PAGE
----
Loss #3 happened a year later, in May of 2012. This time, I was referred to a specialist who performed surgery to remove a polyp. Now, we finally have the blessing to try again. While my husband and I are very hesitant, we are excited to know that the surgery might be the answer to this issue. I share my story for many reasons; first of all because of my loss. I see my nieces or my friend’s children and it just reminds me of the emptiness inside me. One in three women will have a miscarriage in their life – there are many causes and types; many go unnoticed and the reasons they happen are often never known.
The second reason I am sharing my story is because of my depression and anxiety. I have struggled so much with this; it was very hard to come to terms with the fact that I actually have depression. I am the type of person that has a list for everything including goals that I accomplish, and depression is a huge struggle that I am committed to overcoming, whatever it takes! I am amazed that while 25% of women suffer from depression, it still has this huge stigma attached to it – I know this is why many people never get help, and this has to change, so everyone has a chance to live a happier life.
I have an amazing husband by my side, and I am an active 25-year-old with the means and support to have a child. It will happen, one way or another! My depression is something that I will work at for the rest of my life, but I have learned that a good support network, exercise, diet and even medication can help – that is my Soulution for others as well. The second thing I want to share is my hope is that more people will hear my story and know that is absolutely okay to have bad days once in a while. The trick is to keep making goals, and “keep on keeping on!”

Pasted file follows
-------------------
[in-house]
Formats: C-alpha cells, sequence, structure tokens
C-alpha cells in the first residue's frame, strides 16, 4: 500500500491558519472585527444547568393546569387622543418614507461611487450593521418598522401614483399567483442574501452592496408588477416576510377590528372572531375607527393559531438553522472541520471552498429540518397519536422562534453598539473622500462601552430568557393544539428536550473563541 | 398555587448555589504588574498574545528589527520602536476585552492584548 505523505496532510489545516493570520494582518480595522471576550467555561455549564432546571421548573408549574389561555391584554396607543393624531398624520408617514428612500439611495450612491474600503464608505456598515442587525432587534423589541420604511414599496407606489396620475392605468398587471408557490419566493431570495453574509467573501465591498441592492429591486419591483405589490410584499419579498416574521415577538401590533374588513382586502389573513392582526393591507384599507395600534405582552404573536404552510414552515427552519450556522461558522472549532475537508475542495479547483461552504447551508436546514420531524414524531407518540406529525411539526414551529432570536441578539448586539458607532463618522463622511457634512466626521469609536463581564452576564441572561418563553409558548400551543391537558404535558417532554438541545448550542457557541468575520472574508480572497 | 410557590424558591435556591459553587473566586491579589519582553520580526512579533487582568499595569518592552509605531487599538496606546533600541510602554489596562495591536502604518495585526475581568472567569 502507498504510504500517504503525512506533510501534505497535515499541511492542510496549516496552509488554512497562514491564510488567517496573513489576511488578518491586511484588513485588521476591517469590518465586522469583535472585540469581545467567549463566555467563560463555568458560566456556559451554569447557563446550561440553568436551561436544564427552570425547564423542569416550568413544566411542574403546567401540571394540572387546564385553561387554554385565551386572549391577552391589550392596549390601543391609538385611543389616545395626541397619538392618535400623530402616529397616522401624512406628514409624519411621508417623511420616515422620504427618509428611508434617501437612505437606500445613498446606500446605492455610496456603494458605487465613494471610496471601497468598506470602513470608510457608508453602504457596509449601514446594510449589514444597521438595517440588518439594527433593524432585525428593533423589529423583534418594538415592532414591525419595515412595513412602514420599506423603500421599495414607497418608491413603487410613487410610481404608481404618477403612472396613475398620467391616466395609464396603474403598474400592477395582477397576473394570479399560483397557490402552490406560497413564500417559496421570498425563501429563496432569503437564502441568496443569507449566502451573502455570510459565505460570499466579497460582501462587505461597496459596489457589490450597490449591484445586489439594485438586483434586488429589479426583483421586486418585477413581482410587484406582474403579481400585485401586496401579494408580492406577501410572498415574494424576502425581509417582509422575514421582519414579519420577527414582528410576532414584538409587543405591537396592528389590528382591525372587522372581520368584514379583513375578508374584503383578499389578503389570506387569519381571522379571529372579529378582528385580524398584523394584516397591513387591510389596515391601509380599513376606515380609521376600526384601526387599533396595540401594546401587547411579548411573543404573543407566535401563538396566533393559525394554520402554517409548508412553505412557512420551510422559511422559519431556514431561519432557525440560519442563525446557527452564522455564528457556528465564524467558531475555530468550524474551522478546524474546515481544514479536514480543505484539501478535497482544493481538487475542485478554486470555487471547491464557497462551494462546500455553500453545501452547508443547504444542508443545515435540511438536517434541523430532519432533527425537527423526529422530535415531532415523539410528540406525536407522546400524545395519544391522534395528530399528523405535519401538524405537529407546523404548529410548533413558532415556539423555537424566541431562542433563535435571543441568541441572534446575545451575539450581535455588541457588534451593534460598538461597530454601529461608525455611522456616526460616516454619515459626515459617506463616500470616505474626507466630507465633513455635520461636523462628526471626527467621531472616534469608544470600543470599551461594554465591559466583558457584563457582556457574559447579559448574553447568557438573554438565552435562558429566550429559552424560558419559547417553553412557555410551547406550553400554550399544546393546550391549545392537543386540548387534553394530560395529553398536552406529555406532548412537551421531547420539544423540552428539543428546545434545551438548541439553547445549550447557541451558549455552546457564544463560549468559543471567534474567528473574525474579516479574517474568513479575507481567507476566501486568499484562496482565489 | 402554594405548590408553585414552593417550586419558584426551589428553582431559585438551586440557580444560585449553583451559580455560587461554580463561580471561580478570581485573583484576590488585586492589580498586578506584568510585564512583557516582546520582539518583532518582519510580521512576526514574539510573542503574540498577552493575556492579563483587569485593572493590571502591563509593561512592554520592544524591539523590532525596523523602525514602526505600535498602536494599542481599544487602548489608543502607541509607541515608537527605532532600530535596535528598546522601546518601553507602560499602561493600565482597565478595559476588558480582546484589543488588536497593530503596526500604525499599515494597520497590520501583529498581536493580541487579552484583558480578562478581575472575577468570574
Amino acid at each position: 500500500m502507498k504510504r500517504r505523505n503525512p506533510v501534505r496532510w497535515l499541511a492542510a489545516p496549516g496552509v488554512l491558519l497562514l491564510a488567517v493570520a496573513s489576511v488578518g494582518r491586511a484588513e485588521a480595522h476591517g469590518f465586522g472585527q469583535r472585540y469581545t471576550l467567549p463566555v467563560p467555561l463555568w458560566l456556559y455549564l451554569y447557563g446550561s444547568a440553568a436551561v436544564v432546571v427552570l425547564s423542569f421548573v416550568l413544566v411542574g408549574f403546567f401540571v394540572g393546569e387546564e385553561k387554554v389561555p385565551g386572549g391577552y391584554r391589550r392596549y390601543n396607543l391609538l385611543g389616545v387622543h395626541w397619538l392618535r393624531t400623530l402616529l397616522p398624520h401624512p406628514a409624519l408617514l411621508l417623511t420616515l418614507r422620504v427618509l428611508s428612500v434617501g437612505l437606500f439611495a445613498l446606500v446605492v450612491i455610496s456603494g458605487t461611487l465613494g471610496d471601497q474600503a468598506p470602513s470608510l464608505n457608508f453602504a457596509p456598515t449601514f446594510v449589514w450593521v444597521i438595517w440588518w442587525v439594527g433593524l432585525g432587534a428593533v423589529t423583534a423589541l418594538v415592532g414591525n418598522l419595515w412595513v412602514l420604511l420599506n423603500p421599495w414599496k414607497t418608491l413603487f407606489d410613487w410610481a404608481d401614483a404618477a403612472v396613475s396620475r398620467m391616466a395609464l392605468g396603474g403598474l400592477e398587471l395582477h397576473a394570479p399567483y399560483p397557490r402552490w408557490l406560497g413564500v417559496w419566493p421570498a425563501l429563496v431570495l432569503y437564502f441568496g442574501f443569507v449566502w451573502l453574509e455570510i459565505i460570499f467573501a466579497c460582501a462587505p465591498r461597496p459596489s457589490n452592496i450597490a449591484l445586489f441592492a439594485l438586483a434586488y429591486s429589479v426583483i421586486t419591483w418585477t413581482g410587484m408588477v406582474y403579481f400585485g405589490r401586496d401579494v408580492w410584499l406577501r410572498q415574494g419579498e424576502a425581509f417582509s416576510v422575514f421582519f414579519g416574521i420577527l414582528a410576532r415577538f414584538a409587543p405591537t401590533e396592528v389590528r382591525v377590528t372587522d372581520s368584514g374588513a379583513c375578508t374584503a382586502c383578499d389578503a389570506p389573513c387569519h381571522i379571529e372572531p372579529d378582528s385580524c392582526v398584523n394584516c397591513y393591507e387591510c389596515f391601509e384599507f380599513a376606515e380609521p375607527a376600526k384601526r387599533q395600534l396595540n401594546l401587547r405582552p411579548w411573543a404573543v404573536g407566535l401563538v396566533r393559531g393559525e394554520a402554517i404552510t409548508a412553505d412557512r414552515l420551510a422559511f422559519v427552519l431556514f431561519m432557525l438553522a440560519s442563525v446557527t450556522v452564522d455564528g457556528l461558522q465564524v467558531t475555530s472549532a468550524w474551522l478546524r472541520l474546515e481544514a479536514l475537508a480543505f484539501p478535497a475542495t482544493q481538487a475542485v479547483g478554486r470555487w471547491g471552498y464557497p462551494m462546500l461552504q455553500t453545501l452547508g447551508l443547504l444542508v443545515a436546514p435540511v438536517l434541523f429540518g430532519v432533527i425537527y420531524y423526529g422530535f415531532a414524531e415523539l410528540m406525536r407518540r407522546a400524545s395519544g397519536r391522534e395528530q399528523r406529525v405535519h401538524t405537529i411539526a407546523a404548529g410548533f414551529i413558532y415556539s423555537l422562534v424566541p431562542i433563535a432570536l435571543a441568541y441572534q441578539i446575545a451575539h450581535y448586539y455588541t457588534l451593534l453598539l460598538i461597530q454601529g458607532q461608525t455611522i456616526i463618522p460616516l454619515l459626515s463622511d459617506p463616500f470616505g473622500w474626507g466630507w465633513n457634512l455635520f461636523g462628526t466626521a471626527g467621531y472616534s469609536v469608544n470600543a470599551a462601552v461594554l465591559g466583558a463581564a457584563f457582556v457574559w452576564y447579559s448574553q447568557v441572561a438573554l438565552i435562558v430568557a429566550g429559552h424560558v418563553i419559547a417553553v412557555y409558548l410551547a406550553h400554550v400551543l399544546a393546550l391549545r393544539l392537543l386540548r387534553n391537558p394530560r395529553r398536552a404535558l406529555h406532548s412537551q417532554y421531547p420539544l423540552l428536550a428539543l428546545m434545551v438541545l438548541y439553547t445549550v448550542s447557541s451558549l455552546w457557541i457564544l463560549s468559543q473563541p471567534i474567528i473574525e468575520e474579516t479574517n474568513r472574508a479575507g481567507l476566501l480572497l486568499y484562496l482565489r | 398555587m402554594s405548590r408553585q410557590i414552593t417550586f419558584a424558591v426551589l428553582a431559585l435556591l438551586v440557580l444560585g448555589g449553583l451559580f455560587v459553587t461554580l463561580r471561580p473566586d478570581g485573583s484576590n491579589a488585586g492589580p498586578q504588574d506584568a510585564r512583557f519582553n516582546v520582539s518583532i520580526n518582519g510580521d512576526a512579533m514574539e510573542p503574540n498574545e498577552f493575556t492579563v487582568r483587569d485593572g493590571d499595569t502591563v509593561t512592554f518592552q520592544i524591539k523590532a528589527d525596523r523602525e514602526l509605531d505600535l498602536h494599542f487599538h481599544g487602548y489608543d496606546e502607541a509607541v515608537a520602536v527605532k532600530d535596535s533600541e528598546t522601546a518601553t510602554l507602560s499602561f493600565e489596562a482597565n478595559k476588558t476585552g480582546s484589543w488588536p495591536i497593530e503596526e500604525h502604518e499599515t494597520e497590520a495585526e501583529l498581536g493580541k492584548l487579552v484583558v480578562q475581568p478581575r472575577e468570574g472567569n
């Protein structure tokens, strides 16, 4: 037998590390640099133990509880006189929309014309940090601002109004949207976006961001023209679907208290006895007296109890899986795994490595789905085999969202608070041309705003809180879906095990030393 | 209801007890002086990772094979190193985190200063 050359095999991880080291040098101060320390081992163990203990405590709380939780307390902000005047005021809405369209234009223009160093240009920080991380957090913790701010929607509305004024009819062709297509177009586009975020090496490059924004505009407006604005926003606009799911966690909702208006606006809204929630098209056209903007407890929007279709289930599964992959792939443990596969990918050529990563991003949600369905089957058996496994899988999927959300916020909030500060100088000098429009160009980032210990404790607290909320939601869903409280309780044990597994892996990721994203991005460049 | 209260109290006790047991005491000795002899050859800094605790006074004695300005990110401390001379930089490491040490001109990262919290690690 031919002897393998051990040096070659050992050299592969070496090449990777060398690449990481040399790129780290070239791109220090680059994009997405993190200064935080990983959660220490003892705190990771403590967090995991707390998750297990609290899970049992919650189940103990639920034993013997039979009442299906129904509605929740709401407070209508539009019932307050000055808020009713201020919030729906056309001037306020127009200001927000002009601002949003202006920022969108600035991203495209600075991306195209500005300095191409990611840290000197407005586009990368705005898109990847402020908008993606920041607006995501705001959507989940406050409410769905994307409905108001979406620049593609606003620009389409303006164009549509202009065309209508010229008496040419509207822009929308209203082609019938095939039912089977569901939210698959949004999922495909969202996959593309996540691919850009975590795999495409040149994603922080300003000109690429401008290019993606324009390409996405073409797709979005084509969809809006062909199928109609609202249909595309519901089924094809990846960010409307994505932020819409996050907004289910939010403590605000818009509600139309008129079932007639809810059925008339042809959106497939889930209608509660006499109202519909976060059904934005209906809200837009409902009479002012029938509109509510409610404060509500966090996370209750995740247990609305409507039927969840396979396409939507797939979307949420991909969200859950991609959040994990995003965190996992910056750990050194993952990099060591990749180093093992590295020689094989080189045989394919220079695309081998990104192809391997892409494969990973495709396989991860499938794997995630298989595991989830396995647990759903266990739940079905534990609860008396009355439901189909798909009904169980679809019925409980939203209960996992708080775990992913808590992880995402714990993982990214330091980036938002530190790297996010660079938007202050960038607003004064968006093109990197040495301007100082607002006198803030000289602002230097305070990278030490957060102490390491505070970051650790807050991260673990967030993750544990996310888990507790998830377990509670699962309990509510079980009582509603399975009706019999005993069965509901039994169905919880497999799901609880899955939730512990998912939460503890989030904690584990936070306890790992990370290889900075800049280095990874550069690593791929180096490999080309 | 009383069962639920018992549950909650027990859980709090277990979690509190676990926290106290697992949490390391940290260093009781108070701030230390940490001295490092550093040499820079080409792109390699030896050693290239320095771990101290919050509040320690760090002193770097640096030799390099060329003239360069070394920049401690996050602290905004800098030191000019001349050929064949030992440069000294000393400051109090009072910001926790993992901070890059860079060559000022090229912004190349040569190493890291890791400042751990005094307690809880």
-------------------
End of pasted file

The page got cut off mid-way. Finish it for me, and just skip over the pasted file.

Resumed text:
Finally, I want everyone to know that sharing my story helps me feel a sense of purpose. I am not sure about the saying "things happen for a reason," because I have no idea what reasons could be so powerful – that being said, if sharing my experience helps others find comfort, that is purpose.”
If you have lived through depression or a miscarriage, Angela, Elizabeth, and I would love to hear your Soulution for overcoming and dealing with your experience – What helped you? What didn’t? What have you learned? How do you deal with it on a day-to-day basis? What would you tell another woman going through it? No one going through this should ever feel alone, and I hope via Soulutions, we can prevent that from happening.
You can either comment on this post with your thoughts or use this submittal form on the Soulutions website. If you plan to comment on this post, you can put your initial in the “Name” field to stay anonymous, but please put your real e-mail so we can contact you if your story is used in the upcoming Soulutions e-book. Your identity will never be revealed publicly if you don’t want.
Thanks for this post! I’ve never had a miscarriage, but I have suffered from depression. Showing myself compassion was the key to treating my depression. I realized that I wouldn’t be angry with myself if I couldn’t “mind over matter” a broken leg to heal, so why should depression be any different? It’s a real illness, but treatable. It was amazing to give myself the gift of happiness!